Resnick is a former insurance investigator who has been unemployed for a good long while. When we meet him, he's about to start a new job and get his life back. Unfortunately, a couple of crackhead kids changes his plans. He's mugged and beaten over the head with a baseball bat. While in a coma as a John Doe, the kids ransack his apartment and steal everything of value and deface the rest. Assholes. Resnick's half brother, Richard, comes to the rescue to take Jeff back to Buffalo to recover. Their relationship is tumultuous at best. Richard was left millions in inheritance while Jeff has nothing. Richard is a doctor while Jeff struggled to stay employed as an investigator. Yin Meet Yang.

Richard's girlfriend, Brenda, is a nurse and welcomes Jeff with open arms. Jeff starts having visions, where he sees a murder happen and feels the horror and emotion of the crime. Could this be a symptom of the brain injury? Maybe, but it turns out, the visions are real. A prominent banker in town is found gutted like a deer, strung up in his garage, exactly like Jeff's vision.

Compelled to investigate, we pretty much dive in to a crime of passion and greed that would have gone unsolved if not for Resnick. Since this is the first book, we learn what he is learning about his new gift at the same time. I'm pretty curious to see where he goes from here and what he can do without a broken arm and brain injury.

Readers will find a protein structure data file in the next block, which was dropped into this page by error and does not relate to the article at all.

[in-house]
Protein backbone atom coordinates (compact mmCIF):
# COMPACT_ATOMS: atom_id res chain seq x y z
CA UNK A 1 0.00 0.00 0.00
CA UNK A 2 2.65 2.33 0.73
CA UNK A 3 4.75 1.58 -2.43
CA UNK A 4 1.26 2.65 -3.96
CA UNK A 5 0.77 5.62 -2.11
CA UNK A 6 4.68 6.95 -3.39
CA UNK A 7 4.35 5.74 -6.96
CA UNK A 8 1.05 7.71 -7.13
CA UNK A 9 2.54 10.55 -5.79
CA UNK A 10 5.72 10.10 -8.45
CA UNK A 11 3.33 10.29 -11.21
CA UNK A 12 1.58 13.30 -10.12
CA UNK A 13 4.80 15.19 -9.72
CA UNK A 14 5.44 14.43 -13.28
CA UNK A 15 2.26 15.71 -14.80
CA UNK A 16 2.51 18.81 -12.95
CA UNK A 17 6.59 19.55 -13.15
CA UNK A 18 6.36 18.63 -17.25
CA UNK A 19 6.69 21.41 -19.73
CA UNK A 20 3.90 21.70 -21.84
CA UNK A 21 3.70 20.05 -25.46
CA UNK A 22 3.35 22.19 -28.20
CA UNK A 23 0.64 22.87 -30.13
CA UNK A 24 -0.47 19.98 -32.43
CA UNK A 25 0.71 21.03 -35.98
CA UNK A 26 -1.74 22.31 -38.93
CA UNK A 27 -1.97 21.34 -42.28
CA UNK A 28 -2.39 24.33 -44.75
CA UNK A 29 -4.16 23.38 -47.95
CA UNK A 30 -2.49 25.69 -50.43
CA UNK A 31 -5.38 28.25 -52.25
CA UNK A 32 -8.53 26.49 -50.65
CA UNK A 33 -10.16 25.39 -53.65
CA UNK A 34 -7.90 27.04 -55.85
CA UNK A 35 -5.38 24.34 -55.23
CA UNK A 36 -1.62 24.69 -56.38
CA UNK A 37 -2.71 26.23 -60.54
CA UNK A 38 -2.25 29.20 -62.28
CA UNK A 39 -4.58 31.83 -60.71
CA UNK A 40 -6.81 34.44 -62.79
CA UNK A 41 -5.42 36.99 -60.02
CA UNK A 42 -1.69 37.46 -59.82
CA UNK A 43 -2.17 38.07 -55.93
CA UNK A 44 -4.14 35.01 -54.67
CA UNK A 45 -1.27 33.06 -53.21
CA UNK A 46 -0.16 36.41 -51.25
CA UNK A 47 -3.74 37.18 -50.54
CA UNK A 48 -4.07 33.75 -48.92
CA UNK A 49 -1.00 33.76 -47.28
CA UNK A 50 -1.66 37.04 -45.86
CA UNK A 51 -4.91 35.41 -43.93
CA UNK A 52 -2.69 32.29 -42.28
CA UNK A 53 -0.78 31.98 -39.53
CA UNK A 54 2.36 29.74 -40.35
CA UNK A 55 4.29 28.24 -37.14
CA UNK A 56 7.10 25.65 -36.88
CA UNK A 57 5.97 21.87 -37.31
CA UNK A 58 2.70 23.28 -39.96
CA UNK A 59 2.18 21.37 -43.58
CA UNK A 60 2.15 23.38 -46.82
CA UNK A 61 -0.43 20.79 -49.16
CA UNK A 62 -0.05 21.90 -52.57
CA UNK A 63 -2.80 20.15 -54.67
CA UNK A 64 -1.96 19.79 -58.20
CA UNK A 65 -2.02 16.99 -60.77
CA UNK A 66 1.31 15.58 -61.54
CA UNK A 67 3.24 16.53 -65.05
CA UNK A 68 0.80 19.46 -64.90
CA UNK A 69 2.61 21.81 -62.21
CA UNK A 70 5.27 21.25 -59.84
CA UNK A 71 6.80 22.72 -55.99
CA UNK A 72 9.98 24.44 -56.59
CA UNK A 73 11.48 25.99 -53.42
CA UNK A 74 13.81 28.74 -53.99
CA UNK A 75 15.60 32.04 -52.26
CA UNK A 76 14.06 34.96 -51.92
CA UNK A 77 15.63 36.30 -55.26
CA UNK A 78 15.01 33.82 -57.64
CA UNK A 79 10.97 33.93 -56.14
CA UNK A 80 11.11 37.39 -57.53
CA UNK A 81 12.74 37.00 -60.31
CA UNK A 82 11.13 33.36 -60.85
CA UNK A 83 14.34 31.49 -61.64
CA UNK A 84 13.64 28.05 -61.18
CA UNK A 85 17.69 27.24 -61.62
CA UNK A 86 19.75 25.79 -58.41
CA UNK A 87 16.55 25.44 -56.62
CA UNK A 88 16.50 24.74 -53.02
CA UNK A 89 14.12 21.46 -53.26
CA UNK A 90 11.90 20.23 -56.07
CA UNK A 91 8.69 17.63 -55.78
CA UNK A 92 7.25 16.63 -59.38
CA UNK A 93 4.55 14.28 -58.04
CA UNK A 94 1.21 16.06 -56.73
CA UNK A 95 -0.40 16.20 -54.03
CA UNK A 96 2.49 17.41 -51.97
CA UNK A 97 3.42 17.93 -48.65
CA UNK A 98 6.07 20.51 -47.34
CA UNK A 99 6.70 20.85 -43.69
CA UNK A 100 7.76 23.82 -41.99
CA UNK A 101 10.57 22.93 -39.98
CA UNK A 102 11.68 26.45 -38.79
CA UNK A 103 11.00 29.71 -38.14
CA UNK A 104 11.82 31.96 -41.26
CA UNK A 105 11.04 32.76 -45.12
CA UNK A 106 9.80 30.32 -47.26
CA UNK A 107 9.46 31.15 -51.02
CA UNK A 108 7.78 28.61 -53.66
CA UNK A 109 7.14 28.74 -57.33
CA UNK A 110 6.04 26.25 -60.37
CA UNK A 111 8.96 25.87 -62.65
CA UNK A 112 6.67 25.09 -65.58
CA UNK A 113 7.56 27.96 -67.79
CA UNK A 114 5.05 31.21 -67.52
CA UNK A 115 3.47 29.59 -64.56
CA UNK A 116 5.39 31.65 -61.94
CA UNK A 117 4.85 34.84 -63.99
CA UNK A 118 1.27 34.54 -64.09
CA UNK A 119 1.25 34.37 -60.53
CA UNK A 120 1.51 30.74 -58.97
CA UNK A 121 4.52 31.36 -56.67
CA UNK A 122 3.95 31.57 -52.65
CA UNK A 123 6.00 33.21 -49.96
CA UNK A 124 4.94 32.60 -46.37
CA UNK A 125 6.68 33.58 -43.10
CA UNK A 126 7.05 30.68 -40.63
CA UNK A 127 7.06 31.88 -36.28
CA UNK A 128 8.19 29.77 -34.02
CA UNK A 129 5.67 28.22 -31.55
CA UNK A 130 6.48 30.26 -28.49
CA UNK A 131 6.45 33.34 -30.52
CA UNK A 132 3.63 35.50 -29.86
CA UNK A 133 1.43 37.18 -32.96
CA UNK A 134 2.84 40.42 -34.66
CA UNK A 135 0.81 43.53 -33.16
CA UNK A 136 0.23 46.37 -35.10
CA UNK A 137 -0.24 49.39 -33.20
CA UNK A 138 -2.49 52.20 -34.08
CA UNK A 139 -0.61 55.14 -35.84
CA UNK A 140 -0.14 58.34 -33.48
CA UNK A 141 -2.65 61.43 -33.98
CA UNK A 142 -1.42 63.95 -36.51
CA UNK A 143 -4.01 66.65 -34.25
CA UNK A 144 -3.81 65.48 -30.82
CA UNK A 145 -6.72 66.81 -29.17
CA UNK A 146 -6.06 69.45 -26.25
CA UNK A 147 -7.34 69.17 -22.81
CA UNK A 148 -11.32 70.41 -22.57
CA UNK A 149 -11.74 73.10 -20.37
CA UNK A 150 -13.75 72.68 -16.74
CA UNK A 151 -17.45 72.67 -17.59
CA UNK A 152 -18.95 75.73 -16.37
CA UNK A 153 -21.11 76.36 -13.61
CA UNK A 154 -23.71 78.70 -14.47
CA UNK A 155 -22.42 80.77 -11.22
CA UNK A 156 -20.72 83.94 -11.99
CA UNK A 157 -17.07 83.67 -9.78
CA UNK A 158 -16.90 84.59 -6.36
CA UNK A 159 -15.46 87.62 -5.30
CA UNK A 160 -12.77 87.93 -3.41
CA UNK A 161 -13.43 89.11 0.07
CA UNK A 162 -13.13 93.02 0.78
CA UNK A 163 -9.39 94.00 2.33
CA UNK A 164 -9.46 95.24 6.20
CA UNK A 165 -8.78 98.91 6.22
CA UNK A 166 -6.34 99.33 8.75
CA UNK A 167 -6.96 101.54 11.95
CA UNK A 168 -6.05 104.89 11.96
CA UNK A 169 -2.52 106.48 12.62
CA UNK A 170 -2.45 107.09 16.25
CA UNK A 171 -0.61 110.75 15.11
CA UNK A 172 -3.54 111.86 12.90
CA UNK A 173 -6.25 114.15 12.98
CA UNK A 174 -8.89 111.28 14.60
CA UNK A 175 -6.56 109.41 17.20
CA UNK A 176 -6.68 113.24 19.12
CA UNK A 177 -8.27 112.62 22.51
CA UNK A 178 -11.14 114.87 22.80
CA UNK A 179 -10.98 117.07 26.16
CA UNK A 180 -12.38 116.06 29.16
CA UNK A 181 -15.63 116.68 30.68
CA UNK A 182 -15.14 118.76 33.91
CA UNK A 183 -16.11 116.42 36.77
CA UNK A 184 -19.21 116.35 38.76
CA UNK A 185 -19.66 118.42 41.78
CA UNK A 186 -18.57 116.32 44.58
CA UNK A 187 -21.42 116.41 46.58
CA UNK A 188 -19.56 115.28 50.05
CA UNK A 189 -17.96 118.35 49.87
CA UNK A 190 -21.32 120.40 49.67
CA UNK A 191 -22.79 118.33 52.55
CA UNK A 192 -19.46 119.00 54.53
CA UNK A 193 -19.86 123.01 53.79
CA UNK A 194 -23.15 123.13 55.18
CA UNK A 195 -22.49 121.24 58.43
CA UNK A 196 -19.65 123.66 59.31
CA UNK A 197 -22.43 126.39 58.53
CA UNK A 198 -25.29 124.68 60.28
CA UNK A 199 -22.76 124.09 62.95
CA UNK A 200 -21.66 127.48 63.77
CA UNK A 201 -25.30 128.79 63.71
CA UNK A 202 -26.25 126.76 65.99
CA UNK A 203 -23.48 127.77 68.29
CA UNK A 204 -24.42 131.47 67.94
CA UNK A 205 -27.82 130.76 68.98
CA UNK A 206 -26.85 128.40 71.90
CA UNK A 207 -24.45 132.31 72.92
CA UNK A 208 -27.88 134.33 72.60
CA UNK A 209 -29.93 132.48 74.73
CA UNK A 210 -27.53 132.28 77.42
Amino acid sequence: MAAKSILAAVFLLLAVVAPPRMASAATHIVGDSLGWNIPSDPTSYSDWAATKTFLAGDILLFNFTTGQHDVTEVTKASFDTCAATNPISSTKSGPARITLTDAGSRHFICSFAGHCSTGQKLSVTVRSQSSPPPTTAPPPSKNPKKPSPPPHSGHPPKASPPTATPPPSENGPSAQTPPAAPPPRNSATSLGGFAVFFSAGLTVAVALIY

Good murder mystery. Definitely drew me in to read the series. And .... yay free books!

Tuesday, March 27, 2018

From Here to Eternity: Traveling the World to Find the Good Death by Caitlin Doughty

I'll start off saying that I love this woman. I read Smoke Gets In Your Eyes back in 2015 and fell in love with her idea of the Good Death. Why is death so terrifying for Americans? Why are we, as the living, so far removed from it? When my dad passed in 2009, I remember being upset that we were ushered out of his room and sent to the waiting room while the funeral home took over. I remember being upset they shaved his mustache (he was never without it) and that we only saw him again when it was time for visitation. He was my DAD. And I wasn't allowed to be there.

Caitlin put into words what I was feeling. Americans sanitize death too much. We're not allowed to grieve with the bodies of our loved ones. Everything is swept up and away and you need to slap a smile on your face because everyone else has moved on, why can't you?